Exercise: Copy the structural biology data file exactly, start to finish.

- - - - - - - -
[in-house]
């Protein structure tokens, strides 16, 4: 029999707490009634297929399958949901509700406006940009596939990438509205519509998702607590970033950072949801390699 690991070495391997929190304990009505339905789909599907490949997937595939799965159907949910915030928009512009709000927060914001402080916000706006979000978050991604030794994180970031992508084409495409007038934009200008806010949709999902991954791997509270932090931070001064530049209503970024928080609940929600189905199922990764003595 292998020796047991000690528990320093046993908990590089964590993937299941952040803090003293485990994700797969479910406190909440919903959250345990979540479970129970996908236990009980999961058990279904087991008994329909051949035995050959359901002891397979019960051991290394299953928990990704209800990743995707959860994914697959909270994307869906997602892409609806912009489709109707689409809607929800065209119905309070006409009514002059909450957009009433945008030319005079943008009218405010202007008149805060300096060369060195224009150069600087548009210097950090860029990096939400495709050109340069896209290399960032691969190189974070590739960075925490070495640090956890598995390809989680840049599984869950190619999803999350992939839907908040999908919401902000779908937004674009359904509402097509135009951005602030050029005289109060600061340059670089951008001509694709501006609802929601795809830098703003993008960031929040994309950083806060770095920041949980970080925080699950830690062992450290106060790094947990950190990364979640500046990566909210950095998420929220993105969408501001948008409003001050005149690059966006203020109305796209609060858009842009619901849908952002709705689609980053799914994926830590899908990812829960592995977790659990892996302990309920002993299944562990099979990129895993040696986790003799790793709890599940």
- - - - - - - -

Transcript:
[in-house]
């Protein structure tokens, strides 16, 4: 029999707490009634297929399958949901509700406006940009596939990438509205519509998702607590970033950072949801390699 690991070495391997929190304990009505339905789909599907490949997937595939799965159907949910915030928009512009709000927060914001402080916000706006979000978050991604030794994180970031992508084409495409007038934009200008806010949709999902991954791997509270932090931070001064530049209503970024928080609940929600189905199922990764003595 292998020796047991000690528990320093046993908990590089964590993937299941952040803090003293485990994700797969479910406190909440919903959250345990979540479970129970996908236990009980999961058990279904087991008994329909051949035995050959359901002891397979019960051991290394299953928990990704209800990743995707959860994914697959909270994307869906997602892409609806912009489709109707689409809607929800065209119905309070006409009514002059909450957009009433945008030319005079943008009218405010202007008149805060300096060369060195224009150069600087548009210097950090860029990096939400495709050109340069896209290399960032691969190189974070590739960075925490070495640090956890598995390809989680840049599984869950190619999803999350992939839907908040999908919401902000779908937004674009359904509402097509135009951005602030050029005289109060600061340059670089951008001509694709501006609802929601795809830098703003993008960031929040994309950083806060770095920041949980970080925080699950830690062992450290106060790094947990950190990364979640500046990566909210950095998420929220993105969408501001948008409003001050005149690059966006203020109305796209609060858009842009619901849908952002709705689609980053799914994926830590899908990812829960592995977790659990892996302990309920002993299944562990099979990129895993040696986790003799790793709890599940």